- We model the correct spoken English when communicating
- We echo back what is said with new vocabulary added (where appropriate)
- We model, teach, display and practice tier 1, 2 and 3 vocabulary linked to the curriculum
- We tune into pupil’s play and demonstrate active listening
- Drama and role-play are commonplace to help pupils develop ideas
- Trips are purposeful and expose children to new experiences and vocabulary
- Talk and play are encouraged in EYFS through engaging, well-planned indoor and outdoor learning environments
- Story time and reading for pleasure takes place daily
Communication requires two foundational skills; listening and understanding. Good attention and listening skills help with all areas of learning particularly; social skills, understanding, ability to follow instructions and overall communication.
We teach listening skills throughout the school however we place a particularly big emphasis on this in EYFS. Teachers explicitly teach and model how to show good listening and we encourage this at all times.
We teach children to:
- Face the speaker and give good eye contact
- Listen for non-verbal cues
- Allow the person to talk without interrupting
- Give their full attention
- Listen out for clear prompts to support listening e.g. if someone says your name
- Look out for non-verbal cues such as objects of reference to support attention or understanding
Building up finger strength in EYFS is important to prepare children for early writing – activities such as threading, playdough, puzzles and painting supports this. We also help children to develop fine motor skills to support their grasp, hold and strength through activities like scrunching up paper or using tweezers to pick up shapes. Finally, activities like climbing, throwing and catching support gross motor skills and help to develop core strength for writing.
As children develop their strength they begin to display various pencil grips as seen below:
(1 – 1 ½ years)
(2 – 3 years)
|Modified tripod grasp
(3 ½ – 4 years)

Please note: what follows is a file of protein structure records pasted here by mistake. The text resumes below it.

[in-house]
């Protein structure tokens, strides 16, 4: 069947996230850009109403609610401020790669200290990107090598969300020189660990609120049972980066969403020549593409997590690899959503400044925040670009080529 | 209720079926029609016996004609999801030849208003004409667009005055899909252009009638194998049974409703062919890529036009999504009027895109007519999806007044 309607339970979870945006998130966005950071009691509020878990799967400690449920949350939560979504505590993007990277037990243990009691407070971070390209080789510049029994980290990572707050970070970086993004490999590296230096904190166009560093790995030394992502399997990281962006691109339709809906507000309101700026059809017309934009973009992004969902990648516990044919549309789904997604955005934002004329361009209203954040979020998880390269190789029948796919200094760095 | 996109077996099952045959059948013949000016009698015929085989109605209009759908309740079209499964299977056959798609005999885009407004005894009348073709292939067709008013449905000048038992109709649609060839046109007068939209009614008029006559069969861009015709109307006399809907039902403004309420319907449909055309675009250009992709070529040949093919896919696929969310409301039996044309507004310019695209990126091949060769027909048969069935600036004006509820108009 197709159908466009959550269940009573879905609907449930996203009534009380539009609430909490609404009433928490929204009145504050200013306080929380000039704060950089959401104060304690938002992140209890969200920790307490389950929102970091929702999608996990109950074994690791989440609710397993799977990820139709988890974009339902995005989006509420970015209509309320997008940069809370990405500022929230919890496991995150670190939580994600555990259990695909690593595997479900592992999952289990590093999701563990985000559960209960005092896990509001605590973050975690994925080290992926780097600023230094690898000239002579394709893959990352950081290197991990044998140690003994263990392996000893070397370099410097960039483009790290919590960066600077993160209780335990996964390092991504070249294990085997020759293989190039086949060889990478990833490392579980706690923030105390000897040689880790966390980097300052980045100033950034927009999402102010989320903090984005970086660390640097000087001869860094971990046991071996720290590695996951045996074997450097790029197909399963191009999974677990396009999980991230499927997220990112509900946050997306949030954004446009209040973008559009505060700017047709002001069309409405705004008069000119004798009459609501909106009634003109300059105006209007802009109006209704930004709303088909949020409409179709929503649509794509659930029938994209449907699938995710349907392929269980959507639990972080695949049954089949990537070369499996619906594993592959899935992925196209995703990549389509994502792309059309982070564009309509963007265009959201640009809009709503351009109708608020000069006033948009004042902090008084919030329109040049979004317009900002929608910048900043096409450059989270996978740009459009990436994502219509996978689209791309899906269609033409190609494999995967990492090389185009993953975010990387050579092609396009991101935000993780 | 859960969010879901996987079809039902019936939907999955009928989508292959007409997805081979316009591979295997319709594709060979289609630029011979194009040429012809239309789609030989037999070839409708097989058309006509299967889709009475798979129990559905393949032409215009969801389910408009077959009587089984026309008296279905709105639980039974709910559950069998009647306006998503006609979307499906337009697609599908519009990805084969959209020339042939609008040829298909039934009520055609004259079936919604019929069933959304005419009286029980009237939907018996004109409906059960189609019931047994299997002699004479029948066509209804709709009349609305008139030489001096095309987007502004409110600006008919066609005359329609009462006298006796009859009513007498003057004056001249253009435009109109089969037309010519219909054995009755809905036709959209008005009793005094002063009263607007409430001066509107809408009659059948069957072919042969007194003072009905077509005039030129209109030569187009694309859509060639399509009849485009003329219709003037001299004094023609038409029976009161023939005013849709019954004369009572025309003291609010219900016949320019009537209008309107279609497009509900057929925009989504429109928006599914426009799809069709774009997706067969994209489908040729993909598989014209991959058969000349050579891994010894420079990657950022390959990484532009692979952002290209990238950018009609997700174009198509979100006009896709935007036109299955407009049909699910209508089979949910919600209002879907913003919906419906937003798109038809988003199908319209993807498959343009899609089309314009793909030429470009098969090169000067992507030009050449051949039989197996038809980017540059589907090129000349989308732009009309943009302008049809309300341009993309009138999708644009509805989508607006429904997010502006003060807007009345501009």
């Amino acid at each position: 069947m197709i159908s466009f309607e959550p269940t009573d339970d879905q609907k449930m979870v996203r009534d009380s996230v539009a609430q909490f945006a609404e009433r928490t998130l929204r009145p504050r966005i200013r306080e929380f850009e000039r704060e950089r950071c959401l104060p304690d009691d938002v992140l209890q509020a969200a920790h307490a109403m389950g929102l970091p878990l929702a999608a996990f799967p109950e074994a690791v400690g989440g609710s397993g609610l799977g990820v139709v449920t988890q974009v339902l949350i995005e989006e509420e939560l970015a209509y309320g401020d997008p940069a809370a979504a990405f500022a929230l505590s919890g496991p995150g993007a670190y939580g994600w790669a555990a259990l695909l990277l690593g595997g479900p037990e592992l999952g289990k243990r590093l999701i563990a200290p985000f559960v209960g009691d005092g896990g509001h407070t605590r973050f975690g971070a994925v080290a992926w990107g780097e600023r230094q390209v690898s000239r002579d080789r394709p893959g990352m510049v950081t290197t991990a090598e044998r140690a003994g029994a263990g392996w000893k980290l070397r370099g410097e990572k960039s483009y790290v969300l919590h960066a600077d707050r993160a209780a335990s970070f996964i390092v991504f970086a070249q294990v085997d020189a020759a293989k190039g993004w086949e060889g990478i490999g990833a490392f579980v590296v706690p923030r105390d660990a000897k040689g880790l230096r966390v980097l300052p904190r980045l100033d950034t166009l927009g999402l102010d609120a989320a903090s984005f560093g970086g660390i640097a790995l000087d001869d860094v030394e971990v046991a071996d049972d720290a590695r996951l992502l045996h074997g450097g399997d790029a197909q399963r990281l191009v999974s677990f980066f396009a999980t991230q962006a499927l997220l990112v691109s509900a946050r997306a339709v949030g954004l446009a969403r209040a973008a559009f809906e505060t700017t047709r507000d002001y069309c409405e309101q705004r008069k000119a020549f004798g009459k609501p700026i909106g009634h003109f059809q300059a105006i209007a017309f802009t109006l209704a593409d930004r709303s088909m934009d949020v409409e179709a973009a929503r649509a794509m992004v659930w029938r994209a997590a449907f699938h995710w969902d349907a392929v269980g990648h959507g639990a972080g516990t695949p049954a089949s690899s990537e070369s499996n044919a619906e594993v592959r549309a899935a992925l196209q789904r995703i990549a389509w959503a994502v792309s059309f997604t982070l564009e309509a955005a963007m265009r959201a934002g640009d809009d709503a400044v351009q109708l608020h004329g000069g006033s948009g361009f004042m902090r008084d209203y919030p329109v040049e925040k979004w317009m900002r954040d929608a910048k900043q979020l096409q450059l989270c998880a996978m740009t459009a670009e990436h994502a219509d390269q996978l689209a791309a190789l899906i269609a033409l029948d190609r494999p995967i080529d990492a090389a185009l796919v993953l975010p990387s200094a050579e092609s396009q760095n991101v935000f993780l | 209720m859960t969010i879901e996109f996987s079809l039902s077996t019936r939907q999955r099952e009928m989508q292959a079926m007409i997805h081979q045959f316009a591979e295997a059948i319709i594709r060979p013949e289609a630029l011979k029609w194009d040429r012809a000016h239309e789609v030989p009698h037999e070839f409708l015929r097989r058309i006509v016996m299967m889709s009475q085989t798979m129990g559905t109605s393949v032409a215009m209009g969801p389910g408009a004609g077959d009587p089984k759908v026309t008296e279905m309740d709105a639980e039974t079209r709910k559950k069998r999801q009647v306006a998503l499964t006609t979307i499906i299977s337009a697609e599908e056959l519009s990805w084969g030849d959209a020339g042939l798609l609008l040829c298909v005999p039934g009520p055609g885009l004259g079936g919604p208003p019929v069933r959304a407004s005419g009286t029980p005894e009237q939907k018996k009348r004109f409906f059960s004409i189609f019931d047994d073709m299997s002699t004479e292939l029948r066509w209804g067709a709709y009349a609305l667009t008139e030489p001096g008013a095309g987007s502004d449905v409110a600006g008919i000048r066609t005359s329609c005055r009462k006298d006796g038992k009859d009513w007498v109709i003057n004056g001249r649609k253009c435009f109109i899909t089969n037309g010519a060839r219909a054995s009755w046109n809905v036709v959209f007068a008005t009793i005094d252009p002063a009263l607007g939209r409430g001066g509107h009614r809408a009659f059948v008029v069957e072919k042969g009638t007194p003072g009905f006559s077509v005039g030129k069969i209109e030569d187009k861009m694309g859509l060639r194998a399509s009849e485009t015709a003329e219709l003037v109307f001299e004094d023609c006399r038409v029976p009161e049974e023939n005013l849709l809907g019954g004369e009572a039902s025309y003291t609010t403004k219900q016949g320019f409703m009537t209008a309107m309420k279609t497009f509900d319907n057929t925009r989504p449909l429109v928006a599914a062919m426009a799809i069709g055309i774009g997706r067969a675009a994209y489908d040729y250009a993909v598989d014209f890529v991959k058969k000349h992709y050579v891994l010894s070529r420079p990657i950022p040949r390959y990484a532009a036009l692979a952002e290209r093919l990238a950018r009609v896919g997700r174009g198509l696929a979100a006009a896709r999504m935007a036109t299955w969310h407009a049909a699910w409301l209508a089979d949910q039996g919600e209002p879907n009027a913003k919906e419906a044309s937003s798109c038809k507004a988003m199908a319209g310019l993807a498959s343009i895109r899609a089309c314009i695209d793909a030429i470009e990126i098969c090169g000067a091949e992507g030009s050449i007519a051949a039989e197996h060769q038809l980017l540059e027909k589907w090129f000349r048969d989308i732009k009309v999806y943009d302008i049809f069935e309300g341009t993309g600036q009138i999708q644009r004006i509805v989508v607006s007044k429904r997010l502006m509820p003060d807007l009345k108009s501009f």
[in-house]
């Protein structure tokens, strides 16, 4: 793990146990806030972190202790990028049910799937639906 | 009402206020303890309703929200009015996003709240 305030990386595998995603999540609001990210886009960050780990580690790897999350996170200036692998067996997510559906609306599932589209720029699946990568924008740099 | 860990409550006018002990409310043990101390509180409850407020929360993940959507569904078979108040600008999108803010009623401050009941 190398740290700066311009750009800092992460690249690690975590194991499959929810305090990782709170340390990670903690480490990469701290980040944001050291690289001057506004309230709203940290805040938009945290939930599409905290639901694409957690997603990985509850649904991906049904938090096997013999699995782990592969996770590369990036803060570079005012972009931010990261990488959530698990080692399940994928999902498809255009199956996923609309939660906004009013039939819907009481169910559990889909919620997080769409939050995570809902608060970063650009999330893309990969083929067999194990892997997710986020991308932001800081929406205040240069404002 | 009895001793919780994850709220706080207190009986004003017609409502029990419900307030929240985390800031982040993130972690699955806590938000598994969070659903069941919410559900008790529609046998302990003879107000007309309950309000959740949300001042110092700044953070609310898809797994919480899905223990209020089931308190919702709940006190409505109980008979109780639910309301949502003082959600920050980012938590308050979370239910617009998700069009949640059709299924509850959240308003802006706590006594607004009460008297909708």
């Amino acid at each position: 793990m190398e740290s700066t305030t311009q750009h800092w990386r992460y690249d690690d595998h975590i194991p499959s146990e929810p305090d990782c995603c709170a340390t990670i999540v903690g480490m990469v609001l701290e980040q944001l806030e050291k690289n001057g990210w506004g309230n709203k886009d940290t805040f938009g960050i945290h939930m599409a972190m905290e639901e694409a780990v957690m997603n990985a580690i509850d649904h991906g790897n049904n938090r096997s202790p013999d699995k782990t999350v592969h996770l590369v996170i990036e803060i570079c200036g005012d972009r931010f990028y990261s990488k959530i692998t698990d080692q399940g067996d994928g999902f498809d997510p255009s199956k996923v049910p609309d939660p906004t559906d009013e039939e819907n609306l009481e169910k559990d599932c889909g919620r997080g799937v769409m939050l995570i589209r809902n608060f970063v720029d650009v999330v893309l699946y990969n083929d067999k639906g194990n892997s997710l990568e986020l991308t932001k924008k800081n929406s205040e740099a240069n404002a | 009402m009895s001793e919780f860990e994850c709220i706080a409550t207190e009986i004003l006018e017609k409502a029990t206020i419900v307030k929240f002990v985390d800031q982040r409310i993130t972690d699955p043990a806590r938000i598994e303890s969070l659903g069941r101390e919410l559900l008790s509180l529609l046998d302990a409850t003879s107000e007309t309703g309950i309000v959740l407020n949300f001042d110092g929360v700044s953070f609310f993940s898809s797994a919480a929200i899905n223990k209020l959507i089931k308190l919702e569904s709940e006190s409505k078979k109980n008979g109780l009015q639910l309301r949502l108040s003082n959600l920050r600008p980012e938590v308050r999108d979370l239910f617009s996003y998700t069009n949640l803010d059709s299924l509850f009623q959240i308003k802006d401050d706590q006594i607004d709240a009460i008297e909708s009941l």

(4 – 5 years)
Many argue that good handwriting is no longer essential due to the introduction of technology in our lives. Whilst at St Mary and St Michael’s we recognise that many of our pupils will use ICT as part of their future careers, we also believe that teaching handwriting remains a priority for us for a number of reasons.
Being able to write fluently, easily and with joins helps make the act of writing more enjoyable. If you are able to write with ease, you are able to spend more time thinking about what you want to write and exploring / experimenting with ideas rather than spending time thinking about forming the letters and getting them to sit on the line.
Our aim is to ensure all of our pupils can write fluently with neat joins so they can quickly and effectively get their ideas down on to paper and others are able to understand those ideas and read what has been written.
At St Mary and St Michael’s we use the Nelson Handwriting scheme to ensure good quality handwriting sessions take place. Our policy and Handwriting overviews are clear and precise about how handwriting should be taught on Year 1 – Year 4. In Year 5 and Year 6 spellings are taught.
At St Mary and St Michael, we believe that all students can enjoy and improve their achievement in mathematics. It is no longer acceptable to say that only certain types of people can learn mathematics. All learners need to believe they can succeed and also believe that their teacher, and parents, believe they can succeed.
The vision for mathematics in our school embraces the aims and content of the National Curriculum and we do this by following the ‘Can Do Maths’ approach to the teaching of mathematics. Adopting a growth mind-set is at the heart of the ‘Can Do Maths’ approach including the use of ‘yet’ and knowing that making mistakes is an essential part of learning. Parents, teachers and the media thinking it’s acceptable to use phrases such as ‘Don’t worry, I can’t do maths’, ‘Maths is too hard’, etc. all contribute to learners feeling that they ‘can’t do’ maths.
Our daily teaching focuses on developing secure and deep mathematical understanding. The “Can Do Maths” approach includes the use of practical resources and iconic representations that support the learning and memorisation of mathematical concepts. Every lesson allows our children to demonstrate, secure and deepen their understanding of mathematical concepts and there are daily timetabled maths meetings in each year group where children can further practise and develop their skills.
We believe that the teaching of ‘rules’ and ‘tricks’ with no understanding and the use of only ‘standard’ examples contribute to learners feeling they ‘can’t do’ maths.
Curriculum Statement for Maths
Maths Progression Documents
Place Value Progression Knowledge Organiser
Addition Progression Knowledge Organiser
Subtraction Progression Knowledge Organiser
Multiplication Progression Knowledge Organiser
Division Progression Knowledge Organiser
Fractions Progression Knowledge Organiser